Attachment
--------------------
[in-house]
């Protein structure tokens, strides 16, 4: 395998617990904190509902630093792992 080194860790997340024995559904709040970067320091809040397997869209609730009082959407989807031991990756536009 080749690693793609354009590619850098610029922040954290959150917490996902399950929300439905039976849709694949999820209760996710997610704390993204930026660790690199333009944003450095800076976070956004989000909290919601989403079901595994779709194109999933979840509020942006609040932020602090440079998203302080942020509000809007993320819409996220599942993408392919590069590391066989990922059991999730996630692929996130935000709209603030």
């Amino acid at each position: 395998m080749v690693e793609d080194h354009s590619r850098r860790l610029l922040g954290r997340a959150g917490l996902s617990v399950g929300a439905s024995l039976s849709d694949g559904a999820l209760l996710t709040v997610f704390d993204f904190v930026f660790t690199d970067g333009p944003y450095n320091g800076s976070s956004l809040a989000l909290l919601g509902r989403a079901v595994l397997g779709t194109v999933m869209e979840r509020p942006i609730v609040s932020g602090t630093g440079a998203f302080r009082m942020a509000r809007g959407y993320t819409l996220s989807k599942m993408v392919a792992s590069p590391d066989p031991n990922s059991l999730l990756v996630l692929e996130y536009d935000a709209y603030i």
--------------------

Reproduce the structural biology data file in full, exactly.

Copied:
[in-house]
């Protein structure tokens, strides 16, 4: 395998617990904190509902630093792992 080194860790997340024995559904709040970067320091809040397997869209609730009082959407989807031991990756536009 080749690693793609354009590619850098610029922040954290959150917490996902399950929300439905039976849709694949999820209760996710997610704390993204930026660790690199333009944003450095800076976070956004989000909290919601989403079901595994779709194109999933979840509020942006609040932020602090440079998203302080942020509000809007993320819409996220599942993408392919590069590391066989990922059991999730996630692929996130935000709209603030």
């Amino acid at each position: 395998m080749v690693e793609d080194h354009s590619r850098r860790l610029l922040g954290r997340a959150g917490l996902s617990v399950g929300a439905s024995l039976s849709d694949g559904a999820l209760l996710t709040v997610f704390d993204f904190v930026f660790t690199d970067g333009p944003y450095n320091g800076s976070s956004l809040a989000l909290l919601g509902r989403a079901v595994l397997g779709t194109v999933m869209e979840r509020p942006i609730v609040s932020g602090t630093g440079a998203f302080r009082m942020a509000r809007g959407y993320t819409l996220s989807k599942m993408v392919a792992s590069p590391d066989p031991n990922s059991l999730l990756v996630l692929e996130y536009d935000a709209y603030i």